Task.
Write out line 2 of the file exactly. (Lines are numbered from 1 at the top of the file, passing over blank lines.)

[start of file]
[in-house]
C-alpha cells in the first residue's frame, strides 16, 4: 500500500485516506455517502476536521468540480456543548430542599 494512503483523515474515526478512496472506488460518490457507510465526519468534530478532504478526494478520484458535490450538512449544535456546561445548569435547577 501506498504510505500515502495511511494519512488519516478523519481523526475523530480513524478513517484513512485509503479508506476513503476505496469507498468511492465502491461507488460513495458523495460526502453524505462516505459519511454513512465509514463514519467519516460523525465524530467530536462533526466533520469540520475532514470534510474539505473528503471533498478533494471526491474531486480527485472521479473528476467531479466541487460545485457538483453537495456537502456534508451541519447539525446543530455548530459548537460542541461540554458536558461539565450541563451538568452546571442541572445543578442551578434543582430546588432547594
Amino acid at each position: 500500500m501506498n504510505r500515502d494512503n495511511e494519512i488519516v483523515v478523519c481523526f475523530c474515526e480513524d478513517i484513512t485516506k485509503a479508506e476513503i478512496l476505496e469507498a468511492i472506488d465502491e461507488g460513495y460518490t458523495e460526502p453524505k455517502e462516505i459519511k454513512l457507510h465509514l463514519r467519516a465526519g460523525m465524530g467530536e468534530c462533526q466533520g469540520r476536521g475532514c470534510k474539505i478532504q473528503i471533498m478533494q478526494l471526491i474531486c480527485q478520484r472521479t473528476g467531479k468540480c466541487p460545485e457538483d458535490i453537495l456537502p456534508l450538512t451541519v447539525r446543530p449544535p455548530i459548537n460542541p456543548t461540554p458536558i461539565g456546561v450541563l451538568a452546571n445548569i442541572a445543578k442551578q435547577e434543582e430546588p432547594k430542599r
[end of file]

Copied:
C-alpha cells in the first residue's frame, strides 16, 4: 500500500485516506455517502476536521468540480456543548430542599 494512503483523515474515526478512496472506488460518490457507510465526519468534530478532504478526494478520484458535490450538512449544535456546561445548569435547577 501506498504510505500515502495511511494519512488519516478523519481523526475523530480513524478513517484513512485509503479508506476513503476505496469507498468511492465502491461507488460513495458523495460526502453524505462516505459519511454513512465509514463514519467519516460523525465524530467530536462533526466533520469540520475532514470534510474539505473528503471533498478533494471526491474531486480527485472521479473528476467531479466541487460545485457538483453537495456537502456534508451541519447539525446543530455548530459548537460542541461540554458536558461539565450541563451538568452546571442541572445543578442551578434543582430546588432547594